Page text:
The article about the problem of evil outlines the most serious problem and the one serious objection to the existence of God. When Thomas Aquinas wrote his great, Summa Theologica, he could only find two objections for the existence of God. One of the two objections is the apparent ability of natural science to explain everything in our experience without God. The second objection is the problem of evil.
There are four parts to the solution to the problem of evil. The first one being that evil is not a thing or a being but a wrong choice. All things created are created by the creator. We tend to picture evil as a thing like a black cloud or a very dangerous storm, except these ideas are misleading. Evil is not a thing though, it is a wrong choice or the damage done by a wrong choice.
The second part to the solution is the origin of evil. The origin of evil is not the creator but the creature’s freely choosing sin and selfishness. If you were to take away sin, you would have heaven on Earth. God is the source of all life and joy and therefore when a human goes against God, it loses all its life and joy. If the origin of evil is free will, and God is the origin of free will, then wouldn’t God be the origin of evil? Some people may ask the question being “Does God have free choice”? The answer that best reflects the question being asked is yes.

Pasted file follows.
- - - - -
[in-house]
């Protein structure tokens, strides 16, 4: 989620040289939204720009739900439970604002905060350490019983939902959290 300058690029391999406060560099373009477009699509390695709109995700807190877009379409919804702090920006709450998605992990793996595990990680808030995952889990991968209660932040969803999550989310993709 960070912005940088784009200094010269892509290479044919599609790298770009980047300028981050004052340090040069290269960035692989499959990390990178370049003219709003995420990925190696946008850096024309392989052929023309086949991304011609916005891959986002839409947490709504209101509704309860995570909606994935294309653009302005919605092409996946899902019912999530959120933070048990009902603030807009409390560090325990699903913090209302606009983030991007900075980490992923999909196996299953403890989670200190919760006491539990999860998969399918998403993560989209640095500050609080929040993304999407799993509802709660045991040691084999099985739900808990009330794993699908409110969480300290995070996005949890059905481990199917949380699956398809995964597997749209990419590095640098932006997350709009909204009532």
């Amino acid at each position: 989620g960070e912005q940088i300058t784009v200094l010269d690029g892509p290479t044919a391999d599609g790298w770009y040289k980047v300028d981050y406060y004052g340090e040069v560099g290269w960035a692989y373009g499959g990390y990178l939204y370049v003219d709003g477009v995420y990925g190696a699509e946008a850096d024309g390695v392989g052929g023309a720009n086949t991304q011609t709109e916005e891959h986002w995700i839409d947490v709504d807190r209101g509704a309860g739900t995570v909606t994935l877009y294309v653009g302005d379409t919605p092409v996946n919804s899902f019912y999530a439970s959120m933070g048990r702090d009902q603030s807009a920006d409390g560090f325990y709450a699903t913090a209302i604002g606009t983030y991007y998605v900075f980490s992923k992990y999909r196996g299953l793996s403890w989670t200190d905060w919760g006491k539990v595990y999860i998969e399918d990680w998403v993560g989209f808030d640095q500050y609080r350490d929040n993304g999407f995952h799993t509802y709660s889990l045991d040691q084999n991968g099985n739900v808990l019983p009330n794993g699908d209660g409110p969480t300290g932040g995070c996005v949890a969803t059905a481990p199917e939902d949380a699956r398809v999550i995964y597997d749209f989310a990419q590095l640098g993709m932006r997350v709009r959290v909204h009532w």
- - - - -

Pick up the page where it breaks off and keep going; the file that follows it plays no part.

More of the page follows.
The third part to the solution is how to resolve the problem in practise and not just in theory. This is the most important part of the solution when it comes to the problem of evil. Although evil is a serious problem for thought, because it seems to disprove the existence of God, it is even more of a problem in life. It is more of a problem in life because it is the real exclusion for God. God’s solution to the problem of evil is his son Jesus Christ. The father’s love sent his son to die for us. Love is the response from evil choice. The cross is God’s part of the solution to evil. According to the Gospel, is to repent, to believe and to work with God in fighting evil by the strong power of love.
The final part to the solution is the philosophical problem. Why do bad things happen to good people? This question brings up three questionable assumptions. The first one being who’s to say we are good people? Sinners think they are saints, but saints know they are sinners. No one is good but God alone. The second assumption is who’s to say suffering is all bad? Life without suffering would produce spoiled brats not joyful saints. Suffering can work for the greater good of wisdom. The last assumption is who’s to say we have to know all God’s reasons. Animals can’t understand much about us so why should we be able to understand everything about God?
All of these solutions help us understand the problem of evil and how it relates to the existence of God.